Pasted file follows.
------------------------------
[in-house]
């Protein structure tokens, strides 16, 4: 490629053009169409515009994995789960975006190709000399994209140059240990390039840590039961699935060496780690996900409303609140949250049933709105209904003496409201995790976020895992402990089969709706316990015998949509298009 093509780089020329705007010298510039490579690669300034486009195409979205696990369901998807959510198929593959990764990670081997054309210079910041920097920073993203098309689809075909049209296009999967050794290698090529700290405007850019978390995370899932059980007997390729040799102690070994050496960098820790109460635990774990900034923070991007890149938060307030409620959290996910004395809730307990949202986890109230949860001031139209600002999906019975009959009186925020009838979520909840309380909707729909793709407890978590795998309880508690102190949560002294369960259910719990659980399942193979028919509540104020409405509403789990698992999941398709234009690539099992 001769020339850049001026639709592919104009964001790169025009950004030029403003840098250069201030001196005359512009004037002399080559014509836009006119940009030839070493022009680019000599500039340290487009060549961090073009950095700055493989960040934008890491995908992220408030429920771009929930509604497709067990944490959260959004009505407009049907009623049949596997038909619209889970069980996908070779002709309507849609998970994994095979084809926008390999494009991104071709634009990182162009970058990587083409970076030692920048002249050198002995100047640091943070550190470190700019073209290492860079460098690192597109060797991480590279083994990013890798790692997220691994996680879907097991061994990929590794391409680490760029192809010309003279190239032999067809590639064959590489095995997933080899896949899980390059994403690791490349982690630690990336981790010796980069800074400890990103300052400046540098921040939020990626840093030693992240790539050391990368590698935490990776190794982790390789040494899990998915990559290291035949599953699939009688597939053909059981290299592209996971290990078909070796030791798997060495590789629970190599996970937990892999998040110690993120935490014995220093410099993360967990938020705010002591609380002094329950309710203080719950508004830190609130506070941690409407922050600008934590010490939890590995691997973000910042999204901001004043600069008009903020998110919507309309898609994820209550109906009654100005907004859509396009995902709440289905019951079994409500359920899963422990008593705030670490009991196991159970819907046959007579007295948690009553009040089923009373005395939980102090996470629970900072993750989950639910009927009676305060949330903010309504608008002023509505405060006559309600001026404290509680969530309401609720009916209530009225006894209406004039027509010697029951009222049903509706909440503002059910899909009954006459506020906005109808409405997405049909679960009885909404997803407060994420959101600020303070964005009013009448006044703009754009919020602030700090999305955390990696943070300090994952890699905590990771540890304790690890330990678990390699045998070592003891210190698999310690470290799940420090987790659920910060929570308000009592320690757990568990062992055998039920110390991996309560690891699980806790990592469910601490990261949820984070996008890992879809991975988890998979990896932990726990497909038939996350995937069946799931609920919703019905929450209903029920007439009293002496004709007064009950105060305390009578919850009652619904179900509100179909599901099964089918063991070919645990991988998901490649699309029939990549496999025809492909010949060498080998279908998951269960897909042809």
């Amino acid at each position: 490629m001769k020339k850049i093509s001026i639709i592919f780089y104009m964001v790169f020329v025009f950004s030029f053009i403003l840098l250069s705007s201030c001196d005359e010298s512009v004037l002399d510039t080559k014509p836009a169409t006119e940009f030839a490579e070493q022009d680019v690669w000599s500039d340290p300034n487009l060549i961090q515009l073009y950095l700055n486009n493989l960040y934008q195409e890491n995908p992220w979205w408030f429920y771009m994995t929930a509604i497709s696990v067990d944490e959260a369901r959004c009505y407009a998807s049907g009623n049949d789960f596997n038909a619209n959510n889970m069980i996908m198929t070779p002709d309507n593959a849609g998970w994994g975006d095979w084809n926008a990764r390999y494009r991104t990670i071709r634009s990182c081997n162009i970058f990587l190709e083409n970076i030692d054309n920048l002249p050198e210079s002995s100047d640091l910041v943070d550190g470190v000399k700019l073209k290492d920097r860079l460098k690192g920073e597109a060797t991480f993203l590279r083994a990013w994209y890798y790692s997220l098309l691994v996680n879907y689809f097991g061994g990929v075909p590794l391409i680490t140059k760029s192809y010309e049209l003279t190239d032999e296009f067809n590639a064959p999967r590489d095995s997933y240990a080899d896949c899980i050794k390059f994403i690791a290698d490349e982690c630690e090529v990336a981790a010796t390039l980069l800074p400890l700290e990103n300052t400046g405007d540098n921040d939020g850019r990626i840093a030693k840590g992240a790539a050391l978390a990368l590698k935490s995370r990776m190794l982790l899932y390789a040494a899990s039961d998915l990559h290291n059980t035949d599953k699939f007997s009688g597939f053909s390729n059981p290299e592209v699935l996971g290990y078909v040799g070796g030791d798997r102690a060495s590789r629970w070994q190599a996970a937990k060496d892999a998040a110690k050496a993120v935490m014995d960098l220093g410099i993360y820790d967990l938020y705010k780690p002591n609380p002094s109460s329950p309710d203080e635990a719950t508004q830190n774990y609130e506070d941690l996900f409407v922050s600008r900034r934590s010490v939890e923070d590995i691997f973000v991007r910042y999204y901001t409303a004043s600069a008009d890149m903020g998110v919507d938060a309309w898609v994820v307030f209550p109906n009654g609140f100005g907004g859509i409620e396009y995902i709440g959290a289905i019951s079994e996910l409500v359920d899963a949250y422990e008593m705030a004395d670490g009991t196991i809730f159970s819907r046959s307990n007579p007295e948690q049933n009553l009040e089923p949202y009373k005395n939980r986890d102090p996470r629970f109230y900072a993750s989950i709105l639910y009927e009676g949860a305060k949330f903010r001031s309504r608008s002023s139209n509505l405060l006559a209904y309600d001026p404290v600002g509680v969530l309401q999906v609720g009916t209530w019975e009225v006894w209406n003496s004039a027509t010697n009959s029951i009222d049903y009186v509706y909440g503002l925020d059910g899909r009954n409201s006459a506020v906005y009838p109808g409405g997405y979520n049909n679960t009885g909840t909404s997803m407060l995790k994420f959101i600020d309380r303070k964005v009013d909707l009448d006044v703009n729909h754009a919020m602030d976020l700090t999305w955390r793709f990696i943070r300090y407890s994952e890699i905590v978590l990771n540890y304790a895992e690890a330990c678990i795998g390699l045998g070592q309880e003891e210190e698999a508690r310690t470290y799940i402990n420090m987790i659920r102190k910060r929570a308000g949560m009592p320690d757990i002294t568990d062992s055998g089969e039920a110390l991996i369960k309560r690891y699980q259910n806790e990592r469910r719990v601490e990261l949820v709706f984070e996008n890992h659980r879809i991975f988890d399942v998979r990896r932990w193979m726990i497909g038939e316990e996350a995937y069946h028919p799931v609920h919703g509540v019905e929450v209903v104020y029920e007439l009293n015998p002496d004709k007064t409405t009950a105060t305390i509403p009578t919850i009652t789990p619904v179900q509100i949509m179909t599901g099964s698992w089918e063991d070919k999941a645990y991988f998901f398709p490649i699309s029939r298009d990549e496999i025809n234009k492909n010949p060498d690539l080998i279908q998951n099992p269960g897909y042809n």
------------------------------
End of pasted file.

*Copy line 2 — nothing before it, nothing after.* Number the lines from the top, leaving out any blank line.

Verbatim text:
């Protein structure tokens, strides 16, 4: 490629053009169409515009994995789960975006190709000399994209140059240990390039840590039961699935060496780690996900409303609140949250049933709105209904003496409201995790976020895992402990089969709706316990015998949509298009 093509780089020329705007010298510039490579690669300034486009195409979205696990369901998807959510198929593959990764990670081997054309210079910041920097920073993203098309689809075909049209296009999967050794290698090529700290405007850019978390995370899932059980007997390729040799102690070994050496960098820790109460635990774990900034923070991007890149938060307030409620959290996910004395809730307990949202986890109230949860001031139209600002999906019975009959009186925020009838979520909840309380909707729909793709407890978590795998309880508690102190949560002294369960259910719990659980399942193979028919509540104020409405509403789990698992999941398709234009690539099992 001769020339850049001026639709592919104009964001790169025009950004030029403003840098250069201030001196005359512009004037002399080559014509836009006119940009030839070493022009680019000599500039340290487009060549961090073009950095700055493989960040934008890491995908992220408030429920771009929930509604497709067990944490959260959004009505407009049907009623049949596997038909619209889970069980996908070779002709309507849609998970994994095979084809926008390999494009991104071709634009990182162009970058990587083409970076030692920048002249050198002995100047640091943070550190470190700019073209290492860079460098690192597109060797991480590279083994990013890798790692997220691994996680879907097991061994990929590794391409680490760029192809010309003279190239032999067809590639064959590489095995997933080899896949899980390059994403690791490349982690630690990336981790010796980069800074400890990103300052400046540098921040939020990626840093030693992240790539050391990368590698935490990776190794982790390789040494899990998915990559290291035949599953699939009688597939053909059981290299592209996971290990078909070796030791798997060495590789629970190599996970937990892999998040110690993120935490014995220093410099993360967990938020705010002591609380002094329950309710203080719950508004830190609130506070941690409407922050600008934590010490939890590995691997973000910042999204901001004043600069008009903020998110919507309309898609994820209550109906009654100005907004859509396009995902709440289905019951079994409500359920899963422990008593705030670490009991196991159970819907046959007579007295948690009553009040089923009373005395939980102090996470629970900072993750989950639910009927009676305060949330903010309504608008002023509505405060006559309600001026404290509680969530309401609720009916209530009225006894209406004039027509010697029951009222049903509706909440503002059910899909009954006459506020906005109808409405997405049909679960009885909404997803407060994420959101600020303070964005009013009448006044703009754009919020602030700090999305955390990696943070300090994952890699905590990771540890304790690890330990678990390699045998070592003891210190698999310690470290799940420090987790659920910060929570308000009592320690757990568990062992055998039920110390991996309560690891699980806790990592469910601490990261949820984070996008890992879809991975988890998979990896932990726990497909038939996350995937069946799931609920919703019905929450209903029920007439009293002496004709007064009950105060305390009578919850009652619904179900509100179909599901099964089918063991070919645990991988998901490649699309029939990549496999025809492909010949060498080998279908998951269960897909042809």